You have been building a sense of confidence that is replacing the old tapes.
The old database of experience said that facing reality is a punishment, and you’re safe when you avoid reality. Your new database of experience shows that you can face reality mindfully, moment by moment, and it helps you grow. It helps you feel more satisfied and happier. You now have more reason to want that in your everyday life. Not because it’s some abstract idea of what a good person should do, but because you have a growing sense of how much you ultimately like it. This is what it’s like to experience a felt sense of meaning and purpose.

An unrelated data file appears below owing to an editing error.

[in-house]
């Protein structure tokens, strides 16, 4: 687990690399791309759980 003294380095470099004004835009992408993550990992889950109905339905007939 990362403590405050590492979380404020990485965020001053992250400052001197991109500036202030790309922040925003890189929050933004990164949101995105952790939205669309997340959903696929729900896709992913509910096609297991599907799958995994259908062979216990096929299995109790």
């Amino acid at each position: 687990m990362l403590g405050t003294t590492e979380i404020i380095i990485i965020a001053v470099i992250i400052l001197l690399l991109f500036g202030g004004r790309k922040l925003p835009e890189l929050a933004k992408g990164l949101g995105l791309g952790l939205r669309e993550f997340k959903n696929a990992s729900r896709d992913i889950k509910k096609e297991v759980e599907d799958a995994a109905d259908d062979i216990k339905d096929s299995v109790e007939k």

What about conscious contact with God?
The original Twelve Steps of A.A. refer to prayer and conscious contact with God. As in previous occasions where God was mentioned, it is helpful to think about the underlying experience. What Step 11 describes is the experience of feeling a sense of meaning and purpose, i.e., something that is similar to what a religious person might experience as being “in the hand of God.” The words are different, but the experiences have a lot in common.
A similar comment can be made about the notions of prayer and mindful reflection. The cultural context is different, but the underlying experience is similar, a deep connection to something very meaningful.